A high misdemeanor does not have to be a crime—the use of the phrase in the Constitution predates the U.S. Criminal Code, so that can’t be what the framers meant. And several federal judges were impeached in the nineteenth century for being intoxicated while on the bench, with the first one being in 1803, when many of the framers were still serving in the House and Senate and presumably understood what they had intended the phrase to mean. Being drunk on the bench is improper behavior to be sure but hardly a crime. A high misdemeanor is, perhaps, better defined as a violation of the public trust or one’s oath of office. Alexander Hamilton, in Federalist 65, writes of high misdemeanors:

Those offences which proceed from the misconduct of public men, or, in other words, from the abuse or violation of some public trust. They are of a nature which may with peculiar propriety be denominated political, as they relate chiefly to injuries done immediately to the society itself.

There have been three presidential impeachments in U.S. history. (The case of Richard Nixon would have resulted in another impeachment had he not resigned before the House voted on his articles of impeachment.) Andrew Johnson was impeached in 1868 for violating the Tenure of Office Act by dismissing and replacing his Secretary of War without the consent of the Senate and for “bringing disgrace and ridicule to the presidency by his aforementioned words and actions.” Neither of these are crimes, but the first is a clear violation of his oath to “faithfully execute the laws of the United States.” Johnson was acquitted by the Senate by only one vote. Bill Clinton was impeached in 1998 for lying under oath to a grand jury and by so doing obstructing justice. Both of these are crimes, but the nature of the lie, to cover up an extramarital affair, is hardly a violation of the public trust, so whether or not this case constituted a high misdemeanor is a matter of opinion. Clinton too was acquitted by the Senate. In 2019, Donald Trump was impeached for “abuse of power” and “obstruction of justice.” The article on abuse of power included the elements of the crime of bribery but did not use that word. The obstruction of justice charge was for preventing administration officials from obeying Congressional subpoenas. Both are crimes, with the one essentially constituting bribery, which is explicitly defined in the Constitution as an impeachable offense, as well as violations of the public trust. As of this writing, the Senate has yet to take up the case, but it is expected to acquit him of both charges.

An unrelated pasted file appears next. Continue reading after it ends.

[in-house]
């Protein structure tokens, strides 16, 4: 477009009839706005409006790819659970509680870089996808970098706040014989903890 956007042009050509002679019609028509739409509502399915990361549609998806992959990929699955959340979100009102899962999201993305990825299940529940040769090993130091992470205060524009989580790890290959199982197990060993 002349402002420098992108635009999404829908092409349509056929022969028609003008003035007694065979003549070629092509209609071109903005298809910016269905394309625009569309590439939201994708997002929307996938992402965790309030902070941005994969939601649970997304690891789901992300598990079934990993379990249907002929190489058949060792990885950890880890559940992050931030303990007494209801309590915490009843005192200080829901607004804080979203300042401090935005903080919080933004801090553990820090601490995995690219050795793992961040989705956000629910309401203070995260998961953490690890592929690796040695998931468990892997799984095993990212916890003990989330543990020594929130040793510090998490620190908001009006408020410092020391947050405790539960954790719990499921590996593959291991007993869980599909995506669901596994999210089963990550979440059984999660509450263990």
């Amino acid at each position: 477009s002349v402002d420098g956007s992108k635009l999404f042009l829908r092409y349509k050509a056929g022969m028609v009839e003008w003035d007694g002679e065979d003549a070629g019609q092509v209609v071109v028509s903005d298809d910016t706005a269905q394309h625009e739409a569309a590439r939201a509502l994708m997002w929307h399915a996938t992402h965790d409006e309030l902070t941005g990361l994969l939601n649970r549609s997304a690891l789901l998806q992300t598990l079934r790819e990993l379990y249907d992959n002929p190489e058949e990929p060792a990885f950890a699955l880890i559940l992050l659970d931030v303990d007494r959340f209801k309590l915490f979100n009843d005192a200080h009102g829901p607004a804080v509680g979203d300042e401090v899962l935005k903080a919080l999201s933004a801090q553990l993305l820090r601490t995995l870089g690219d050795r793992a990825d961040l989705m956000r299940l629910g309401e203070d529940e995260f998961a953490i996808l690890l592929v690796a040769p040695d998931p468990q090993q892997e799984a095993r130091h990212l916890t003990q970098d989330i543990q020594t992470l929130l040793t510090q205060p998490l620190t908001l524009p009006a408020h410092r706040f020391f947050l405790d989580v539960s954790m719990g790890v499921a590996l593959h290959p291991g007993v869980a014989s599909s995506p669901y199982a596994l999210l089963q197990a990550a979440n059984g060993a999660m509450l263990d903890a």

Given this history, perhaps then-Representative Gerald Ford was correct when in 1970 he defined an impeachable offense and high misdemeanor as “whatever a majority of the House of Representatives considers it to be at a given moment in history.” Ford, of course, would become president after Nixon was driven from office by an impeachment inquiry.


Sources:

Oxford English Dictionary, third edition, June 2002, s. v. misdemeanour, n.; misdemeaning, n.

Oxford English Dictionary, second edition, 1989, s. v. demeanour, n.; demean, v.1.